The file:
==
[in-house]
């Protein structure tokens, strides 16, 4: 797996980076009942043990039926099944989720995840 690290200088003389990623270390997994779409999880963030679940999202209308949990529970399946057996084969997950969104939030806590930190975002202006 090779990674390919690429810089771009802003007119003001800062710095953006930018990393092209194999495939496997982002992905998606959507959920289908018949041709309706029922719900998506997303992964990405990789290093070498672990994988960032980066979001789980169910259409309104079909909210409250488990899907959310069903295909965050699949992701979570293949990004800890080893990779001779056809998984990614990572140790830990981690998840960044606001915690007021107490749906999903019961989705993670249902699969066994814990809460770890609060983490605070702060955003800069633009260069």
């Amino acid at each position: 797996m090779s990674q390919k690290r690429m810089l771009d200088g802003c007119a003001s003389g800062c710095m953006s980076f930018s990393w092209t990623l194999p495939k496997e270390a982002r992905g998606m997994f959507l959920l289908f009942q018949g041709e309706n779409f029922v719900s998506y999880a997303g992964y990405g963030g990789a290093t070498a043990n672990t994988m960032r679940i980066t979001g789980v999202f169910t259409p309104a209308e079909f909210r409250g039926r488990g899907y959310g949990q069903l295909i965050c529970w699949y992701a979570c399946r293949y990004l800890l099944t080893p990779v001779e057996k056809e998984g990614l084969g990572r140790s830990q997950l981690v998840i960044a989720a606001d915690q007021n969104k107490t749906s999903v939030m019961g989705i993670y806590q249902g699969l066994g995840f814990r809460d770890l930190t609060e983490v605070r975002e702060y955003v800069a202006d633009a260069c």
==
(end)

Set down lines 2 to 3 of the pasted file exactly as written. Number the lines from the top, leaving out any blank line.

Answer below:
């Protein structure tokens, strides 16, 4: 797996980076009942043990039926099944989720995840 690290200088003389990623270390997994779409999880963030679940999202209308949990529970399946057996084969997950969104939030806590930190975002202006 090779990674390919690429810089771009802003007119003001800062710095953006930018990393092209194999495939496997982002992905998606959507959920289908018949041709309706029922719900998506997303992964990405990789290093070498672990994988960032980066979001789980169910259409309104079909909210409250488990899907959310069903295909965050699949992701979570293949990004800890080893990779001779056809998984990614990572140790830990981690998840960044606001915690007021107490749906999903019961989705993670249902699969066994814990809460770890609060983490605070702060955003800069633009260069």
């Amino acid at each position: 797996m090779s990674q390919k690290r690429m810089l771009d200088g802003c007119a003001s003389g800062c710095m953006s980076f930018s990393w092209t990623l194999p495939k496997e270390a982002r992905g998606m997994f959507l959920l289908f009942q018949g041709e309706n779409f029922v719900s998506y999880a997303g992964y990405g963030g990789a290093t070498a043990n672990t994988m960032r679940i980066t979001g789980v999202f169910t259409p309104a209308e079909f909210r409250g039926r488990g899907y959310g949990q069903l295909i965050c529970w699949y992701a979570c399946r293949y990004l800890l099944t080893p990779v001779e057996k056809e998984g990614l084969g990572r140790s830990q997950l981690v998840i960044a989720a606001d915690q007021n969104k107490t749906s999903v939030m019961g989705i993670y806590q249902g699969l066994g995840f814990r809460d770890l930190t609060e983490v605070r975002e702060y955003v800069a202006d633009a260069c």